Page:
Anne B. Walsh - Do you believe in magic?
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Anne's Randomness

Oh, Mama

As one of my commenters mentioned this past Sunday, in the most awesome blog comment I have yet received, mothers take it on the chin a lot in fairy tales. When they're not dying off to provide saintly examples and magical trees for their little ones, they're setting their stepchildren deliberately impossible tasks.

I don't know about yours, but my mother's not quite a saint, though there are times when she needed the patience of one, not to strangle me. She has her wicked stepmother moments as well, and I think all moms do. Still, most people tend to love their moms, and want, at least in some respects, to grow up to be like them. 

Motherhood is becoming an unexpected theme of Playing with Fire (in case you thought I forgot what day it is). Grainne's mother, Anthea, is still among the living, and rather more involved with her daughter's life than she might be if they lived in higher society. Grainne also has a second mother of sorts in Katie, the family's cook. 

As for Thunder, although his mother, Storm, has died, he finds himself thinking about her a great deal during his time in Glenscar (for reasons anyone who's read Widow will understand, and I won't spoil them for those who haven't). As well, he, too, has a second strong female figure in his life: his aunt Starsight, his father's half-sister.

In the era I'm writing about, women, especially those of "good birth", had expectations laid on them which seem oddly skewed to us today. They were meant to be delicate, refined, knowledgeable within a limited purview, but above all (though I doubt they thought of it this way), they must never do anything useful, for useful work is vulgar.

For the ladies who've shaped our hero and heroine, though, doing nothing isn't an option. Anthea, as anyone who's read "Qui Sola Ambulat" will recall, chose to walk the Way of the Cat, to refuse the expectation that she would marry well (that is, into a life of luxury and leisure) and instead pursue a dream of making the world better.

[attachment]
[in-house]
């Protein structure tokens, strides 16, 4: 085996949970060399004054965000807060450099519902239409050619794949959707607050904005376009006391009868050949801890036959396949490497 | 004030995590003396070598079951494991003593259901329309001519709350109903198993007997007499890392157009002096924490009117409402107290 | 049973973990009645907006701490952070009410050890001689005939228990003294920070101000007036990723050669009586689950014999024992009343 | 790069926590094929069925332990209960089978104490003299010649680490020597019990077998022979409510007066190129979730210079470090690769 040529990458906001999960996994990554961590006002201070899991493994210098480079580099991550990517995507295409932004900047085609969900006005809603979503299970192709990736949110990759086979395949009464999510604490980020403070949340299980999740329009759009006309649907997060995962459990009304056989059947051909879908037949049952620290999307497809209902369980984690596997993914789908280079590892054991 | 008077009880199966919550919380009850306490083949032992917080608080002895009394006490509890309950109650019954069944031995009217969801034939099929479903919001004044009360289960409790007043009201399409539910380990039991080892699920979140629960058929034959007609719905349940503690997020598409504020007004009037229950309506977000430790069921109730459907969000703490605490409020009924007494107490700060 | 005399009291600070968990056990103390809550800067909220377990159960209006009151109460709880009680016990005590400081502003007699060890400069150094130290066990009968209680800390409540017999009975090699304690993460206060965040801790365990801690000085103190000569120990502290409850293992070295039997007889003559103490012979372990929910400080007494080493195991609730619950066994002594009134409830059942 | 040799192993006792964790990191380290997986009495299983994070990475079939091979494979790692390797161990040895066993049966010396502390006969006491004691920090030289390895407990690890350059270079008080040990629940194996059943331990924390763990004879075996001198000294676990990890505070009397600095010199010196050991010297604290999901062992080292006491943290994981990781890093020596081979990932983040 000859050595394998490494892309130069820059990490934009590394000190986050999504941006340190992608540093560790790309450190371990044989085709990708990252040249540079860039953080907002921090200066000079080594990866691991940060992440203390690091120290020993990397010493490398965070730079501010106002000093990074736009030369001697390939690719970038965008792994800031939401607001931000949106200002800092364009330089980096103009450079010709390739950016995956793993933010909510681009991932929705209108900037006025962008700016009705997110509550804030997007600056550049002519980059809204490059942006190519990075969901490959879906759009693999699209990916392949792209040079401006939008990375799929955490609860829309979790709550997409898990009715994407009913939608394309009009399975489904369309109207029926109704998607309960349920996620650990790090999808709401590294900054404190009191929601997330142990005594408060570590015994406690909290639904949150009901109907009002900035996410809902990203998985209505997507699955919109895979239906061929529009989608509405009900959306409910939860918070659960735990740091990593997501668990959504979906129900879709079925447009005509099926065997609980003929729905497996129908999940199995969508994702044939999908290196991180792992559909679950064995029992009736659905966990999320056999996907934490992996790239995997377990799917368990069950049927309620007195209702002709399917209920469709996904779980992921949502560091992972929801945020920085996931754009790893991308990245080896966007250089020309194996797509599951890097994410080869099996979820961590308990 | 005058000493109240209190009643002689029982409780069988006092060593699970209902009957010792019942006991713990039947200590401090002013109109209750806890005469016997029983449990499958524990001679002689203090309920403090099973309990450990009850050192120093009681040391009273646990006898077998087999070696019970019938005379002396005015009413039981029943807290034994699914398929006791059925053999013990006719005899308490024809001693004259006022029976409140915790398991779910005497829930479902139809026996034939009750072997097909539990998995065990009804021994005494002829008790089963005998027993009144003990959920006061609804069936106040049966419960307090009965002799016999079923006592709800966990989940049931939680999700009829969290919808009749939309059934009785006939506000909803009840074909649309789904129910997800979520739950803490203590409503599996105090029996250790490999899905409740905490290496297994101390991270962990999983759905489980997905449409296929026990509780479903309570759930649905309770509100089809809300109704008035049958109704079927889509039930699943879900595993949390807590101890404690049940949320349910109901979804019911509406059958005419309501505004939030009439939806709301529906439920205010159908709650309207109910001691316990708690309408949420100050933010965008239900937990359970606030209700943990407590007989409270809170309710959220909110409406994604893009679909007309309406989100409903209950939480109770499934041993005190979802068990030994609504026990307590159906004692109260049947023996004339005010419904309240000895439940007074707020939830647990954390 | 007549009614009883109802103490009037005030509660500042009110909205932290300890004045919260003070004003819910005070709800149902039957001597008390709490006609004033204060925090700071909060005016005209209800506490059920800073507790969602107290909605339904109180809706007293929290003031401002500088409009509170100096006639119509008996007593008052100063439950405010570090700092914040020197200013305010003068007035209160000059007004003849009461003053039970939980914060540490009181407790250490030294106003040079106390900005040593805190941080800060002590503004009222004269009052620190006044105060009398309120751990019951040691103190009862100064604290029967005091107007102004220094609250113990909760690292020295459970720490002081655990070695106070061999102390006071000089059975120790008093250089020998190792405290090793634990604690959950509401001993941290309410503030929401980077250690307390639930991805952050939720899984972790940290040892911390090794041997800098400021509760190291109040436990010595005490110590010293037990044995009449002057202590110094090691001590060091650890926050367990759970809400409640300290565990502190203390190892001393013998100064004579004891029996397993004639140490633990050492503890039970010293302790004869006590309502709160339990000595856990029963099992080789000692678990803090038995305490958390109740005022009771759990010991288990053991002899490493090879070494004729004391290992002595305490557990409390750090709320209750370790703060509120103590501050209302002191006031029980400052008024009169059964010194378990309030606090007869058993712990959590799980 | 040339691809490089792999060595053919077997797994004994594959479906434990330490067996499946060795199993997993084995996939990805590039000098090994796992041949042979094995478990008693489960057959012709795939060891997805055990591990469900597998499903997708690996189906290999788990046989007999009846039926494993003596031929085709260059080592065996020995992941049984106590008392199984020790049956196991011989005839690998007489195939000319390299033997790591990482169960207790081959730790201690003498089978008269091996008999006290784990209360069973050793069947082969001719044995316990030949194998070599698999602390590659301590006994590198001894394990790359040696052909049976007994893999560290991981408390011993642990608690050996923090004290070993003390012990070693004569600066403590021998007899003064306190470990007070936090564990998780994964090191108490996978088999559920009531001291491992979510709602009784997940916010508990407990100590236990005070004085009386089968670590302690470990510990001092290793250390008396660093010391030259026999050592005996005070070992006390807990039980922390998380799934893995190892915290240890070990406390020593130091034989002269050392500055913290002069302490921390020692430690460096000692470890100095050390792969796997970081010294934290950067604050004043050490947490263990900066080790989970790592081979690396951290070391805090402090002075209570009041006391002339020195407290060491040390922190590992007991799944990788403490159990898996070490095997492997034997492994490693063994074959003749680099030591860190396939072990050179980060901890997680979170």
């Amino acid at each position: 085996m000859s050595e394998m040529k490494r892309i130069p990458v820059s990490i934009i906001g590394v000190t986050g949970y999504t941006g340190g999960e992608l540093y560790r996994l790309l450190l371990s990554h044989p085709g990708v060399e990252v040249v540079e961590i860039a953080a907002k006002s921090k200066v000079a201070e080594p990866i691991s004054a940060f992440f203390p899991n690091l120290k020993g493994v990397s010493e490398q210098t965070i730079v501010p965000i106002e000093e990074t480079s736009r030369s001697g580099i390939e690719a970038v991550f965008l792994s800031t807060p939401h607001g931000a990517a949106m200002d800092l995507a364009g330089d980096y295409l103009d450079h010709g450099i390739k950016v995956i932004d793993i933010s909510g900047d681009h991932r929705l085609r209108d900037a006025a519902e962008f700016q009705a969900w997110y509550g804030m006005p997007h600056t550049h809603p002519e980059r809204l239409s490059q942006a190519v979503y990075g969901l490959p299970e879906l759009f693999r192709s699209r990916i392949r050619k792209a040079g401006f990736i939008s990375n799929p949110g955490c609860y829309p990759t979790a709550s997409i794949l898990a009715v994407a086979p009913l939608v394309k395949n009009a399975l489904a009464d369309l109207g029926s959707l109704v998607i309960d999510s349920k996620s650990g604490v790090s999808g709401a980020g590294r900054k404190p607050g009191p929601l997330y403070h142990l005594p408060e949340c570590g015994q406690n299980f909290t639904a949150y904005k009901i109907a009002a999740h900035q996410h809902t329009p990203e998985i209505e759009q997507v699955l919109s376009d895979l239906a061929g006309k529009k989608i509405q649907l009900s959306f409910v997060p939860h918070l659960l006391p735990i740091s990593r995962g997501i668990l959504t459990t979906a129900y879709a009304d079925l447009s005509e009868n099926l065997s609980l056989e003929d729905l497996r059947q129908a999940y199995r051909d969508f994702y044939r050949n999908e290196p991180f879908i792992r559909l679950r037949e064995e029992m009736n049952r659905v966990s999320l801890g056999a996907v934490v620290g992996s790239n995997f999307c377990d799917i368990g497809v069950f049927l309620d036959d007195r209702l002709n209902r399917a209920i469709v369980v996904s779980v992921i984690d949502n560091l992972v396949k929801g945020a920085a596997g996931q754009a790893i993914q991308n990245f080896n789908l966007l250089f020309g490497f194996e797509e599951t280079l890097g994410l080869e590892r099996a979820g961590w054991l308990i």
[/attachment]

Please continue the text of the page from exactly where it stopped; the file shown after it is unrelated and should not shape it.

As for Katie, Storm, and Starsight, luxury and leisure was never an option. Katie and Storm were both born into the working class, where the only difference gender made was that "man's work is from sun to sun, but woman's work is never done", and Starsight's duties within her family were strictly laid out by her people's traditions.

Grainne, for her part, has been away to what she disparagingly refers to as "fine lady school", a seminary for young women of good birth, where she's learned the rules by which her mother grew up. She didn't much like it, but as she admits in today's snippet, it was important... if only so she'd appreciate Glenscar all the more!

So, as I hurry out the door (extra writing today and choir practice shortly, apologies for the resultant short post), what has your mother taught you that's been most important in your life? What do you think about the proper balance between work and leisure? And is anything I said in that blog comment reply the truth? You tell me...

2 Comments to Oh, Mama:

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pocojo on Monday, September 16, 2013 11:59 PM
Ah, difficult but interesting questions. The most important life lesson I learned from my mother is that you can deeply love someone and be deeply loved in return, and yet be routinely misunderstood and unsupported, not because they are bad, but because you are miles apart personality-wise and in your personal ethics. And yet mother-daughter love can survive between incompatible personalities, if both just want it. Mind you, I'm talking about love. Doesn't make the relationship supportive. Yet love is a lot in this harsh world, and as I said, your friends you get to choose (grin). As for proper balance between work and leisure: darn, such a first-world concept. I do love the idea, but you do need a certain income and quality of life before that becomes an issue. I think for most of humanity it's still a question of balancing work (including housework and caring for loved ones and home) and SLEEP. Leisure is a luxury. I wish everyone tons of it. It's the real quality of life indicator. Kudos for everyone who gets to have so much leisure that it even compares, let alone competes, with work.
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Anne on Tuesday, September 17, 2013 9:26 AM
A first-world concept, yes, but does that make it invalid? It's a wonderful thing when a society gets to the point where most of its people can achieve their basic needs without that endless work you mentioned, but what happens then? People start discovering new needs, and some of them go in some very weird and problematic directions.

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